Catching the mainland spirit, several people in Hong Kong marched down the streets on Monday, November 28, to protest against the “zero-COVID” policies. Protests in Hong Kong are rare after a police crackdown that followed the communist regime’s national security bill in 2020. 

According to Bloomberg, dozens of demonstrators emerged in the city’s Central District at around 7:40 p.m. local time. The people picked up from other major cities and staged blank placards to mock the government’s “zero-COVID” policies. 

Some protesters also brought flowers and candles to hold small vigils for the victims of the deadly fire in Urumqi.

The news agency did not report how long the demonstration took place and whether it was later subdued by police. But according to DW journalist Phoebe Kong, law enforcement showed up just 1.5 hours later and rounded up the area. In the footage she showed, public cleaners were gathering flowers and white paper into trash bags.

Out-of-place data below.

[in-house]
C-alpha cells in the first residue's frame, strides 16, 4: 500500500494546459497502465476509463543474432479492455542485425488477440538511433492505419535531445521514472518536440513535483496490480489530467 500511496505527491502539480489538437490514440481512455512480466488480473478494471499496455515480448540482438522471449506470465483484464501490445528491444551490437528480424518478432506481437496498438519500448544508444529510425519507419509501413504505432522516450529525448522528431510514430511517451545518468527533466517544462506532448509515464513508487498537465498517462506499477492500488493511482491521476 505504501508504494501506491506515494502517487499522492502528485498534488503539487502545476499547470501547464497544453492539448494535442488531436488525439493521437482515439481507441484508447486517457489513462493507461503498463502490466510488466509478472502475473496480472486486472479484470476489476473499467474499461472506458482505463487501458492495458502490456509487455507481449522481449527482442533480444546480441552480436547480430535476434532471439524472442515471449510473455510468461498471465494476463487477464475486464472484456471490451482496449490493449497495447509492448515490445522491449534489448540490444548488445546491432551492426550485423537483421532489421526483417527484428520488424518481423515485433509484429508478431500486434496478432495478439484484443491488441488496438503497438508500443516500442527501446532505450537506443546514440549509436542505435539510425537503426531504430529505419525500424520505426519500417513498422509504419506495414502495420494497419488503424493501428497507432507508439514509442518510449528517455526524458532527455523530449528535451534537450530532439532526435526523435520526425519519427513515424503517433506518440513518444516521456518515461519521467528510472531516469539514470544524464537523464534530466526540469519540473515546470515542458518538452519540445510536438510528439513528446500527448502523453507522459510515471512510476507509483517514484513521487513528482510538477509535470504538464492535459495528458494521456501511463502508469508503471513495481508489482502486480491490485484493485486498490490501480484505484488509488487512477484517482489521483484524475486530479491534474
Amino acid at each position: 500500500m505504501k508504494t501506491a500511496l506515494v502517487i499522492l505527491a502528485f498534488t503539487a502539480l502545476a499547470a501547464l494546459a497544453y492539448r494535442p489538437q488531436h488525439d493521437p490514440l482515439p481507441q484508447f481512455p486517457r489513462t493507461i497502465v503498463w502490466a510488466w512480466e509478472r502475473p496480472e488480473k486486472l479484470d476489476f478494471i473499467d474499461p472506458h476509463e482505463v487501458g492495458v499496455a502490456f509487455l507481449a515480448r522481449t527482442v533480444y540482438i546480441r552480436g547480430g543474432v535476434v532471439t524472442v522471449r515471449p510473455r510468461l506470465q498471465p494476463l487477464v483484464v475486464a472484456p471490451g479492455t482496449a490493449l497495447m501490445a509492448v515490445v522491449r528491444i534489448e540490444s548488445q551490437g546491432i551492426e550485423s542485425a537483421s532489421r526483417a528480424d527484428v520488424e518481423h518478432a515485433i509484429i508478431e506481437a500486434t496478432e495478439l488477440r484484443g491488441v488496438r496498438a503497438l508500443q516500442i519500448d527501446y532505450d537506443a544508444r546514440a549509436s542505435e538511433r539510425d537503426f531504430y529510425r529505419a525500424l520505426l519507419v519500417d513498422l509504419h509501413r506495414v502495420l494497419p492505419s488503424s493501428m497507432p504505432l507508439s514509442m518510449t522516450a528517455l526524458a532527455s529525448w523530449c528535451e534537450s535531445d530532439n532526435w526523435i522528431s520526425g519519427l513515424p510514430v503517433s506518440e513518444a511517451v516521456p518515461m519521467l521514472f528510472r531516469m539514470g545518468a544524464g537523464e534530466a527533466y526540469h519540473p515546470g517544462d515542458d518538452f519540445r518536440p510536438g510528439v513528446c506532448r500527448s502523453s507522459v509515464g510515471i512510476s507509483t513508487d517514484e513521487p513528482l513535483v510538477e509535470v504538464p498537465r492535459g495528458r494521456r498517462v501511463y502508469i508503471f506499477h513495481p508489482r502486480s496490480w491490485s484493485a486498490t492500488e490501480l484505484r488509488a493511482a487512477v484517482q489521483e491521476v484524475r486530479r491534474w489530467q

The Associated Press reported that no one was detained.

A small protest also broke out on the same day at the Chinese University of Hong Kong. AP News said 50 students joined in, who covered their faces to avoid reprisals. Together, they chanted, “No PCR tests but freedom!” and “Oppose dictatorship, don’t be slaves!”

The students also sang the Les Misérables song “Do You Hear the People Sing?” with others holding banners that read “Do Not Fear. Do Not Forget. Do Not Forgive.”

The scene was filmed by university security officers, but no police officers were spotted.

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